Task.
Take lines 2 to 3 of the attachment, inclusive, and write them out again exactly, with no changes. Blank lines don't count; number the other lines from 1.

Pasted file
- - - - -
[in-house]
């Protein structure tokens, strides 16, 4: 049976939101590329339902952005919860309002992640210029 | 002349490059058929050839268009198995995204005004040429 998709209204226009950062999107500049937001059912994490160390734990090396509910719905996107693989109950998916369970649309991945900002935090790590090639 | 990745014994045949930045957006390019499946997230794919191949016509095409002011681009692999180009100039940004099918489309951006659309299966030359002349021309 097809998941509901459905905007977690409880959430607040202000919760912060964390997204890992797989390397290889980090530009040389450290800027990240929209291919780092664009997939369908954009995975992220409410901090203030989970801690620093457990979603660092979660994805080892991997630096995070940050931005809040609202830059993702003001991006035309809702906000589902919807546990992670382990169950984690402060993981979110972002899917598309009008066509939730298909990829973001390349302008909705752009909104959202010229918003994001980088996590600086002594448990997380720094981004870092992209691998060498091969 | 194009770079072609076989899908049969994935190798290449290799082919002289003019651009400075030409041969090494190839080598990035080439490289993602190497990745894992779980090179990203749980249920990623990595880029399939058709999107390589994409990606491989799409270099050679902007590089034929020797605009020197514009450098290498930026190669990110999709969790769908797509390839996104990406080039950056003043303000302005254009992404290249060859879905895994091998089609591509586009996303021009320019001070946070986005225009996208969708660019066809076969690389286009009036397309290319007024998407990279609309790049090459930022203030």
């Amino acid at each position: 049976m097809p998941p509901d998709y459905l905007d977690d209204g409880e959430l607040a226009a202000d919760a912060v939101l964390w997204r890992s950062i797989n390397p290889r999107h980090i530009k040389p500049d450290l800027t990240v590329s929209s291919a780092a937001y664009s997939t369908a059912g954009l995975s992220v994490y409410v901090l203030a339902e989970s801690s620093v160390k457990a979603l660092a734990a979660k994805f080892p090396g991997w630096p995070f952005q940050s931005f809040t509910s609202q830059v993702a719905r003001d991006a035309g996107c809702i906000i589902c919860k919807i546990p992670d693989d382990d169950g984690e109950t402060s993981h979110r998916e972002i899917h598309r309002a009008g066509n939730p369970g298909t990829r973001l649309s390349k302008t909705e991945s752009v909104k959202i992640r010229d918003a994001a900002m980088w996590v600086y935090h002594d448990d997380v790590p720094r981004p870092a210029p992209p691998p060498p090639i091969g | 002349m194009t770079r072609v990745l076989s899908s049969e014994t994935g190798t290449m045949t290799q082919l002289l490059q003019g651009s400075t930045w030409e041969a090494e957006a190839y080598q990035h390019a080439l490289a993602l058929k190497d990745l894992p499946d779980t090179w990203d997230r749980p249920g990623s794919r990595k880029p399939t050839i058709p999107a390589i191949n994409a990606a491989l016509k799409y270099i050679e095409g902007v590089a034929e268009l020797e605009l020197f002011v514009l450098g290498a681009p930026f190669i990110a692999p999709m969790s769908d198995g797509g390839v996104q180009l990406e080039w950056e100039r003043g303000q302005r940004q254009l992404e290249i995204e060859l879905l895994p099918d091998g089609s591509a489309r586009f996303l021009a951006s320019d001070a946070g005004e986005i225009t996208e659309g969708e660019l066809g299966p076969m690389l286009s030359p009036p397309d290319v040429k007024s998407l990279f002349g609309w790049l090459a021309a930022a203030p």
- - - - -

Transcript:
């Protein structure tokens, strides 16, 4: 049976939101590329339902952005919860309002992640210029 | 002349490059058929050839268009198995995204005004040429 998709209204226009950062999107500049937001059912994490160390734990090396509910719905996107693989109950998916369970649309991945900002935090790590090639 | 990745014994045949930045957006390019499946997230794919191949016509095409002011681009692999180009100039940004099918489309951006659309299966030359002349021309 097809998941509901459905905007977690409880959430607040202000919760912060964390997204890992797989390397290889980090530009040389450290800027990240929209291919780092664009997939369908954009995975992220409410901090203030989970801690620093457990979603660092979660994805080892991997630096995070940050931005809040609202830059993702003001991006035309809702906000589902919807546990992670382990169950984690402060993981979110972002899917598309009008066509939730298909990829973001390349302008909705752009909104959202010229918003994001980088996590600086002594448990997380720094981004870092992209691998060498091969 | 194009770079072609076989899908049969994935190798290449290799082919002289003019651009400075030409041969090494190839080598990035080439490289993602190497990745894992779980090179990203749980249920990623990595880029399939058709999107390589994409990606491989799409270099050679902007590089034929020797605009020197514009450098290498930026190669990110999709969790769908797509390839996104990406080039950056003043303000302005254009992404290249060859879905895994091998089609591509586009996303021009320019001070946070986005225009996208969708660019066809076969690389286009009036397309290319007024998407990279609309790049090459930022203030």
């Amino acid at each position: 049976m097809p998941p509901d998709y459905l905007d977690d209204g409880e959430l607040a226009a202000d919760a912060v939101l964390w997204r890992s950062i797989n390397p290889r999107h980090i530009k040389p500049d450290l800027t990240v590329s929209s291919a780092a937001y664009s997939t369908a059912g954009l995975s992220v994490y409410v901090l203030a339902e989970s801690s620093v160390k457990a979603l660092a734990a979660k994805f080892p090396g991997w630096p995070f952005q940050s931005f809040t509910s609202q830059v993702a719905r003001d991006a035309g996107c809702i906000i589902c919860k919807i546990p992670d693989d382990d169950g984690e109950t402060s993981h979110r998916e972002i899917h598309r309002a009008g066509n939730p369970g298909t990829r973001l649309s390349k302008t909705e991945s752009v909104k959202i992640r010229d918003a994001a900002m980088w996590v600086y935090h002594d448990d997380v790590p720094r981004p870092a210029p992209p691998p060498p090639i091969g | 002349m194009t770079r072609v990745l076989s899908s049969e014994t994935g190798t290449m045949t290799q082919l002289l490059q003019g651009s400075t930045w030409e041969a090494e957006a190839y080598q990035h390019a080439l490289a993602l058929k190497d990745l894992p499946d779980t090179w990203d997230r749980p249920g990623s794919r990595k880029p399939t050839i058709p999107a390589i191949n994409a990606a491989l016509k799409y270099i050679e095409g902007v590089a034929e268009l020797e605009l020197f002011v514009l450098g290498a681009p930026f190669i990110a692999p999709m969790s769908d198995g797509g390839v996104q180009l990406e080039w950056e100039r003043g303000q302005r940004q254009l992404e290249i995204e060859l879905l895994p099918d091998g089609s591509a489309r586009f996303l021009a951006s320019d001070a946070g005004e986005i225009t996208e659309g969708e660019l066809g299966p076969m690389l286009s030359p009036p397309d290319v040429k007024s998407l990279f002349g609309w790049l090459a021309a930022a203030p």